Celebrating International Day of Women and Girls in Science with…
BSc Global Resource Systems 2026 | Environment and sustainability
What excites me about science?
The role of science in communicating the urgency of addressing the climate crisis and seeing how it can mobilize large groups of people is truly fascinating. Activists often play a role of ‘science communicators’ in the environmental movement and I believe that scientific knowledge and research is an agent of change which aids in creating a path forward. Science enables me to understand planetary systems in an intimate way and to be aware of the true depth of impact that anthropogenic emissions and activities have on our ecosystems and the burden they place on our planetary boundaries.
What is the greatest challenge you had to tackle?
One of the greatest challenges I had to tackle was facing the sometimes reductionist, mechanistic and objective nature of science. It was when I joined the Global Resource Systems program that I could integrate science with justice and policy to start envisioning sustainable futures. Science states that we need to implement solutions to the climate crisis ‘fast’ but justice states that we must enact them ‘fairly’. I believe that this intersection can oftentimes be tricky to navigate but it gives a dimension of humanity to the subject and gives me the opportunity to have a more intersectional analysis of the climate emergency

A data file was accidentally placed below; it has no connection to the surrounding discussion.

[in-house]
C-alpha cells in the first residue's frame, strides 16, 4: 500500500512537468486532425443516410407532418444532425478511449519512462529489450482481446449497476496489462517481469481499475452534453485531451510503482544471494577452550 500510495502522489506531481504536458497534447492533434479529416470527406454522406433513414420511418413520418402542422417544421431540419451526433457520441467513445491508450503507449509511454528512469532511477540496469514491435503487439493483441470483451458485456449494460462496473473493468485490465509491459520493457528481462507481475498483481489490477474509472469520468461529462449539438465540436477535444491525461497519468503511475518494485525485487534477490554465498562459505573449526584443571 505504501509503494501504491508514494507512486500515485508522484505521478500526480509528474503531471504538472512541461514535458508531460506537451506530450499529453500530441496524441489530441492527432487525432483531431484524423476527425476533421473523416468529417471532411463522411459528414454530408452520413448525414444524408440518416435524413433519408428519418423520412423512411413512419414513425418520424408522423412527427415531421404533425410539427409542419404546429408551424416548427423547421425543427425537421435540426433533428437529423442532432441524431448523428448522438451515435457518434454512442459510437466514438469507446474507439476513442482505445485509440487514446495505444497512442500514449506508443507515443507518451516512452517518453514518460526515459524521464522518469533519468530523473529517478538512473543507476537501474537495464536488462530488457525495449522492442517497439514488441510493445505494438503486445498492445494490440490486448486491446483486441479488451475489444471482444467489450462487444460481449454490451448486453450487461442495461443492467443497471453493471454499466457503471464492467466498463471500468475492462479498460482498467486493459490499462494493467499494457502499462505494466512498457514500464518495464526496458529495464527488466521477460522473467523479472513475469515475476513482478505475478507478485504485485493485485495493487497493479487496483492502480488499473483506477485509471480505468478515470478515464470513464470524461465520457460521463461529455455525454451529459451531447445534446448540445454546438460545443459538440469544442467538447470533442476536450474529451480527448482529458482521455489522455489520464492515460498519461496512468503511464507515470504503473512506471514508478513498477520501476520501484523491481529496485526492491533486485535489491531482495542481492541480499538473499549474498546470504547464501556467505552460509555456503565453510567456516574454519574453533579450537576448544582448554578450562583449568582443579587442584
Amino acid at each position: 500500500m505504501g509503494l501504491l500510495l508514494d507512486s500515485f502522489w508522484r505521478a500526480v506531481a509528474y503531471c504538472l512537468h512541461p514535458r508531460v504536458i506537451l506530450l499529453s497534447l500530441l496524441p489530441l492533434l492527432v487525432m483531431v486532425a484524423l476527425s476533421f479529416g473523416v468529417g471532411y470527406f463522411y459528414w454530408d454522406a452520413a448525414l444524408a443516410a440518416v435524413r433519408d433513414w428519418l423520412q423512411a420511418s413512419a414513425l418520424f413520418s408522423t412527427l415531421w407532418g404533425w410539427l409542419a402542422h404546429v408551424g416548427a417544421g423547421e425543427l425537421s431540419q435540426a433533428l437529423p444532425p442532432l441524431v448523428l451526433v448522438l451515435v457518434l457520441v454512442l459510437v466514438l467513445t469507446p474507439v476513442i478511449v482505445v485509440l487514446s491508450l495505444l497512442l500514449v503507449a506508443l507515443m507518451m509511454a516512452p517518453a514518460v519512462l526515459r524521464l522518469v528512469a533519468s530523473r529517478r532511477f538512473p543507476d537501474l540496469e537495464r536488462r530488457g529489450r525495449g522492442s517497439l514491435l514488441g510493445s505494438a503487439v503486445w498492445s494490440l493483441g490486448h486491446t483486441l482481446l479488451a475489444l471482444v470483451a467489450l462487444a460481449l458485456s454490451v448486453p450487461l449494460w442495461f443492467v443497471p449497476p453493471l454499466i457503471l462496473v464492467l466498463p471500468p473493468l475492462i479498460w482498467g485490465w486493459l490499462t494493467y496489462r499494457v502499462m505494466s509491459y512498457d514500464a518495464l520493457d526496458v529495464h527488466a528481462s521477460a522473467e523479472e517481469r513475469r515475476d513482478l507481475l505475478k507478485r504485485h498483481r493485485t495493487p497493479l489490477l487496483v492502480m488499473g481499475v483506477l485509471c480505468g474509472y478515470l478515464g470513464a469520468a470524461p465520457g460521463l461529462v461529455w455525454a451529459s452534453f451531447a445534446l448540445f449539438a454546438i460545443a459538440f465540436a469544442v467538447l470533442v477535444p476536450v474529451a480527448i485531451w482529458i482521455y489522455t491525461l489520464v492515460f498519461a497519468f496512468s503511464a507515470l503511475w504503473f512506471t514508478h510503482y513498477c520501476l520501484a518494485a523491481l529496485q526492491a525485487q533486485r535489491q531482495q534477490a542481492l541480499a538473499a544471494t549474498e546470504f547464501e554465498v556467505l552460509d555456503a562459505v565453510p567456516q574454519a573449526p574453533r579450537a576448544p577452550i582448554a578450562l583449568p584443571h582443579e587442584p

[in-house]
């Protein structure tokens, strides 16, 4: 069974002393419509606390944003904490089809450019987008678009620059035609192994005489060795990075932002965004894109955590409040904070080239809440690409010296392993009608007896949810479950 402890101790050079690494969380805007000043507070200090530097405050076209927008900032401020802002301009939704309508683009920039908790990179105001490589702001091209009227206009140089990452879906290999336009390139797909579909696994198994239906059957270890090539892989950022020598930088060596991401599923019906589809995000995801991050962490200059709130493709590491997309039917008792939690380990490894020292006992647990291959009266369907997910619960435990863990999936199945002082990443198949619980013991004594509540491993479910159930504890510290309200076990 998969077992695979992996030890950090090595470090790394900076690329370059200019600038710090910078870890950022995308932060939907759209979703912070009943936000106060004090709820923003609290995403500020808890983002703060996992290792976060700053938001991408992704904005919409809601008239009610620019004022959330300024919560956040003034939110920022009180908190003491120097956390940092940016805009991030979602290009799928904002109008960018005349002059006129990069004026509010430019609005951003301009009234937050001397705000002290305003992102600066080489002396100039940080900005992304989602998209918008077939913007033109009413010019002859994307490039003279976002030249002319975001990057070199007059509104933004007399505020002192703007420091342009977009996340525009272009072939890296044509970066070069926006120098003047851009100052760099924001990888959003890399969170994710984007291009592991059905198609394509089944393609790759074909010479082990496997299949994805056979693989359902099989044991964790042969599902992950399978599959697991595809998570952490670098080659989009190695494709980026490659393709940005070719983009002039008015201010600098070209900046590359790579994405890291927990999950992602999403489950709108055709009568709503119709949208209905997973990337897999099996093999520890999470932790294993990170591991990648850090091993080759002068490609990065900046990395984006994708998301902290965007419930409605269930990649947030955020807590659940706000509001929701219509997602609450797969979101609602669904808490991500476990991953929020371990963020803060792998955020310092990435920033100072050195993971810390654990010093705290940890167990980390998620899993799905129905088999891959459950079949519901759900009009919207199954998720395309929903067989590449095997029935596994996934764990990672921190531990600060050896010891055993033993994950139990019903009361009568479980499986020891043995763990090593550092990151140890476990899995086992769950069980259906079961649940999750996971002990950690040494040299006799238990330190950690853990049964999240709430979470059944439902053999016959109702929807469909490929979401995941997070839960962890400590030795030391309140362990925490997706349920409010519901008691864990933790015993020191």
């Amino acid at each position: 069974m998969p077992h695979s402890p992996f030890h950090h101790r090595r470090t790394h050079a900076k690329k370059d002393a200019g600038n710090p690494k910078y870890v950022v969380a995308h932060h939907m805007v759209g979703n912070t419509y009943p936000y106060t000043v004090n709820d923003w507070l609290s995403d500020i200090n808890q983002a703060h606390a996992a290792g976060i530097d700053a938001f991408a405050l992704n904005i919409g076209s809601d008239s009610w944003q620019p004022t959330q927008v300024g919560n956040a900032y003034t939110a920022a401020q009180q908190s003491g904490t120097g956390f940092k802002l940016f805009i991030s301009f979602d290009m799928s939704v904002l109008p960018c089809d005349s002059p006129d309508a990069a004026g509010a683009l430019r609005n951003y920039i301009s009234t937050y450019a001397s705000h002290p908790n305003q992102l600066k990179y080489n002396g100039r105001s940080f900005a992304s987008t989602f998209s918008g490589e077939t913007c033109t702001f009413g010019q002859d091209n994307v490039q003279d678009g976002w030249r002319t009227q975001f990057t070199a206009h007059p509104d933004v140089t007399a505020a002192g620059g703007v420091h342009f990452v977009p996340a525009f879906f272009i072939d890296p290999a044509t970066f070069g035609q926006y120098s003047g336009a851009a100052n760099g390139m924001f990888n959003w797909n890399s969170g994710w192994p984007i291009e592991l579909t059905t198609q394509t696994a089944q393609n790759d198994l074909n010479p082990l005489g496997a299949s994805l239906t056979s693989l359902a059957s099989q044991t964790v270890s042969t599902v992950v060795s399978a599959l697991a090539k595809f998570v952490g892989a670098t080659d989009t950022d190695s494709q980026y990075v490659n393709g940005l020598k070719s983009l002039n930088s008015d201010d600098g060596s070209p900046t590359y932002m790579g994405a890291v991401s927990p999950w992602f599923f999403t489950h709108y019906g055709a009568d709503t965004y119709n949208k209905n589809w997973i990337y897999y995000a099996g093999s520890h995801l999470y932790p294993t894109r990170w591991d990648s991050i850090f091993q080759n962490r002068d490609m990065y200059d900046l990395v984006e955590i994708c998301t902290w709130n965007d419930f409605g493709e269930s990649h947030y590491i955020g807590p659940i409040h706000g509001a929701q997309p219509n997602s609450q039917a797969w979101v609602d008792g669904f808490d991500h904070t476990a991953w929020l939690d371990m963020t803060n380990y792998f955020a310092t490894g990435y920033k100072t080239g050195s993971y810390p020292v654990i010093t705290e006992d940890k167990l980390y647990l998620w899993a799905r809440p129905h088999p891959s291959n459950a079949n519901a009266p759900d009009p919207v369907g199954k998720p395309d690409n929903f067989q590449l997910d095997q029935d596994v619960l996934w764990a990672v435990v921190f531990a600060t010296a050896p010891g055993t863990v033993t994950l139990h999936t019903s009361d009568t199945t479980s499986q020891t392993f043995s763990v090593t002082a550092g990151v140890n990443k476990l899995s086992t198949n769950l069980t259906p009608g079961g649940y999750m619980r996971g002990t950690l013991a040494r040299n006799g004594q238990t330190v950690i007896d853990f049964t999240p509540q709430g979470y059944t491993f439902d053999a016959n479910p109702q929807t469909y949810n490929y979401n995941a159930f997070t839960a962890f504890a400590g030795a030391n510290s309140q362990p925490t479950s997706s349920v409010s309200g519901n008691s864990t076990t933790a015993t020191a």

When did you discover you enjoyed learning about science?
Ecology and earth science have always been very interesting to me but I started to really develop a need to understand the world better when I found out that we need to “keep warming below 1.5 degrees”. I didn’t fully understand what we meant by that when I was younger but I became invested in informing myself about the significance of these numbers, and I still continue to educate myself about them today.